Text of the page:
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DICKDASTARDLY

Inflation: How Does That Affect Deposit Savings

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This is a very simple explanation -

Imagine you have £100.

Right now you can i) buy a new TV for your £100 or

ii) put it in a bank at (say) 10% interest.

Imagine too that inflation is 15%.

After 1 year you will have £110 pounds in your bank account. £100 + 10% interest.

Also after 1 year inflation will affect the price of the TV set. It will now be £100 +15% = £115.

What this means is that if you want to buy a TV you should buy now because you have the money.

In 1 year you will be £5 short because your savings have fallen behind inflation.

Again, this is very simplified but I hope it explains it somewhat.

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Thats why the official inflation measures are a sham.

They don't neccessarily reflect the inflation in price of goods which you might want to spend your money on.

The real interest rate (IR minus inflation rate) is usually only a % or two.

You need to look at how you store your savings relative to what you want to buy with them.

If you put your savings in the bank at 5% (less taxes) then you want the thing you want to use your savings for (in future) to inflate at less than your gross rate (after taxes).

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So arent we all just pissing intio the wind trying to save ?

Yep.

Pound for the pound the cash you save has less purchasing power in the future.

Thats if your rate is 5%,

you should be able to find something nearer double figures though, in which case you money will have more purchasing power. Unless you believe inflation to be higher than 10%.

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So arent we all just pissing intio the wind trying to save ?

If you want to protect your money and not get had by inflation then you need your return on investment to be better than the REAL inflation rate.... not the inflation measures. CPI being the bag of crap that it is.

But if housing is going to crash relative to cash and not just inflation then saving is still ok, but not neccessarily making best use of your deposit funds.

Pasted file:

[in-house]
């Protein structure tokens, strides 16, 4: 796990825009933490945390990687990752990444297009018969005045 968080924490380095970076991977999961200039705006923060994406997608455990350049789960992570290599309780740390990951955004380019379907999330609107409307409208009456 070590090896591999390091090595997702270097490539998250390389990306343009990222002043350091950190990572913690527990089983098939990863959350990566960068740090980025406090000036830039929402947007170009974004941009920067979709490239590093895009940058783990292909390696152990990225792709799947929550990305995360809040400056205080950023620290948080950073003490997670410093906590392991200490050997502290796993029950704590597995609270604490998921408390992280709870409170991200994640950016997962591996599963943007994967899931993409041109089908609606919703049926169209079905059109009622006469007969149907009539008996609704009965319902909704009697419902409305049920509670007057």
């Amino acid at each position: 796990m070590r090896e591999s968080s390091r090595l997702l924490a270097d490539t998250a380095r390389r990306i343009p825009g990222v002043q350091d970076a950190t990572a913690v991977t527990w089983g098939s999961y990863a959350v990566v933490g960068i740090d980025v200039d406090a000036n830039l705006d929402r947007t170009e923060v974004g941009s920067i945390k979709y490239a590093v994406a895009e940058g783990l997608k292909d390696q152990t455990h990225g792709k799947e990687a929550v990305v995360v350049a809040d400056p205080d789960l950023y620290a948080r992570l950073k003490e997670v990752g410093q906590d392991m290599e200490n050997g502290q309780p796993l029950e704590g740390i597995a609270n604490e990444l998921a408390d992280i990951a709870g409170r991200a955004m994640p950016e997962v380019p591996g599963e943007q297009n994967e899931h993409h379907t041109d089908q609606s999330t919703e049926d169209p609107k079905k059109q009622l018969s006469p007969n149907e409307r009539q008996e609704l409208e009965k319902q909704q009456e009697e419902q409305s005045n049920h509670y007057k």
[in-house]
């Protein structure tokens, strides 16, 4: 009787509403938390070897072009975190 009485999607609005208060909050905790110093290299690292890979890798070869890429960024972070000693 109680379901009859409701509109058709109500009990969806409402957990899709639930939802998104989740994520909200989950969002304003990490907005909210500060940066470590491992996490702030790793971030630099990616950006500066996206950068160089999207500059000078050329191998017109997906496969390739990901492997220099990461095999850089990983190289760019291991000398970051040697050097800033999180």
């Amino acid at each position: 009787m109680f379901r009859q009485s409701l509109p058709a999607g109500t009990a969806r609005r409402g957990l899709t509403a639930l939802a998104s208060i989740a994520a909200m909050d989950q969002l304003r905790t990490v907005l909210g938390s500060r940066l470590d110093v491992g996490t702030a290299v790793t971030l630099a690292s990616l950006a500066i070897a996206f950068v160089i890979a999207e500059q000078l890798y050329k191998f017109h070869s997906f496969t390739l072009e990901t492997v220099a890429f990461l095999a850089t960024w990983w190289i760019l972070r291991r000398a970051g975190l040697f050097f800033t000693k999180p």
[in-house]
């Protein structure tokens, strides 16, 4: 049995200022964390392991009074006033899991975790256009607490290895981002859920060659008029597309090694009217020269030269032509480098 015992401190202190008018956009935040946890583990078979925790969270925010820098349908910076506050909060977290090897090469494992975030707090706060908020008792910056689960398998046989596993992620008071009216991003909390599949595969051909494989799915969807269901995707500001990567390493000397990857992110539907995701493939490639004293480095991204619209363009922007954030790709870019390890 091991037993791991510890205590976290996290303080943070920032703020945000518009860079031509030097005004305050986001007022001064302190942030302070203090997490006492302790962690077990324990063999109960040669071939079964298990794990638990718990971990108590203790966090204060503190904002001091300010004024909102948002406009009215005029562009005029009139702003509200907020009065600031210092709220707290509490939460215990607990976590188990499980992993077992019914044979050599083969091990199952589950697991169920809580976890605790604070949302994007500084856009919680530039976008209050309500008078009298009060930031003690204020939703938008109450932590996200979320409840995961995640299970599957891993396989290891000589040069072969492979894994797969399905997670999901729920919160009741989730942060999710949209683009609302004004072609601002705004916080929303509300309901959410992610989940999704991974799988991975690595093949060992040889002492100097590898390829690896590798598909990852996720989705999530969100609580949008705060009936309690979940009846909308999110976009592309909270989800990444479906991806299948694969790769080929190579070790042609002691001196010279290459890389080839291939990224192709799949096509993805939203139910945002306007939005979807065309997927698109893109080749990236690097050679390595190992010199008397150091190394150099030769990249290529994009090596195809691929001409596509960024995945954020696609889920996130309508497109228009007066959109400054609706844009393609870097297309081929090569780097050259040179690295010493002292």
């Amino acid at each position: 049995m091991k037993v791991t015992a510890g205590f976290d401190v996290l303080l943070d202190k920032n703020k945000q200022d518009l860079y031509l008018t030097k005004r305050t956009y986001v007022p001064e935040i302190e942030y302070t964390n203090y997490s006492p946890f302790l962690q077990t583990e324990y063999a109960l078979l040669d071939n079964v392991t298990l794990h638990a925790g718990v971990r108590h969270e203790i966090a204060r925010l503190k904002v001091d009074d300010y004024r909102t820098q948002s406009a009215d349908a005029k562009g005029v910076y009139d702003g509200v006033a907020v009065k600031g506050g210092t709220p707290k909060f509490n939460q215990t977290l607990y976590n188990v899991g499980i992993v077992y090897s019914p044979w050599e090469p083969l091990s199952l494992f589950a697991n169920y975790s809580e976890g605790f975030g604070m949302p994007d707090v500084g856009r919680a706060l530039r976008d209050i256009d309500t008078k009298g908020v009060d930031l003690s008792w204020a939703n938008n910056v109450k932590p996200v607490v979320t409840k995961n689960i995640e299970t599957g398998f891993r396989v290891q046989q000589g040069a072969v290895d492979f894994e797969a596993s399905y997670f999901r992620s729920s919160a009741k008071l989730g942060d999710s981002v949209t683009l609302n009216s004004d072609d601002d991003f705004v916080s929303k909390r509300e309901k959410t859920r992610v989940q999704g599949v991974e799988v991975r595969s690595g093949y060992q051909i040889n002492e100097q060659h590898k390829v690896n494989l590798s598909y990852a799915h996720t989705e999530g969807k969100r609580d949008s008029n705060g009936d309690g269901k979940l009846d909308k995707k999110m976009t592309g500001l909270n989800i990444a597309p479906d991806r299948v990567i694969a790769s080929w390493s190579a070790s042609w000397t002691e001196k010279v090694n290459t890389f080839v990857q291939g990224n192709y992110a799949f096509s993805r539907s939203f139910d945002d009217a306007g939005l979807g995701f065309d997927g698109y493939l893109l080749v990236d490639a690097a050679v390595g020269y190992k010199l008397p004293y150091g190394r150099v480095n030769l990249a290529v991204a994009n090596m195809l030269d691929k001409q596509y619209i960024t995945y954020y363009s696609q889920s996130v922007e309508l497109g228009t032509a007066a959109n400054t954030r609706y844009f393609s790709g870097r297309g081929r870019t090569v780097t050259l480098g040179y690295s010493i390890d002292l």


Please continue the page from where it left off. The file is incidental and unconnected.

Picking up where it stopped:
Currently, IMHO, there are no savings accounts that offer gross returns higher better than the real inflation we are all facing.... I'd try looking elsewhere if you want to maximise your returns.

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This is a very simple explanation -

A real world example would be

You could buy a TV for £100 now – but if you were to put it in the bank for a year you could go down to sainsburys and buy a even bigger one than you could have got a year ago for the same money.

You go home and tell your friends –but they have all released the equity from their homes – bought a 42-inch plasma and traded in their ford focus for a BMW

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How would inflation affect deposit savings. ??? Please advise, Im a bear of very little brain.

You previous posts don't seem to support you being a bear!

Have you forgotten which username you are signing in under?

btp

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So arent we all just pissing intio the wind trying to save ?

NO!

Everyone has their own "personal inflation"; i.e. the price inflation of the things they themselves are looking to buy. If your savings are all going to be spent on a house then the only kind of price inflation you need to care about is house price inflation.

If you are planning to buy 500 DVD players with your savings, then you should be looking at the government's inflation figures.

frugalista

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  • 301 Brexit, House prices and Summer 2020

    1. 1. Including the effects Brexit, where do you think average UK house prices will be relative to now in June 2020?


      • down 5% +
      • down 2.5%
      • Even
      • up 2.5%
      • up 5%



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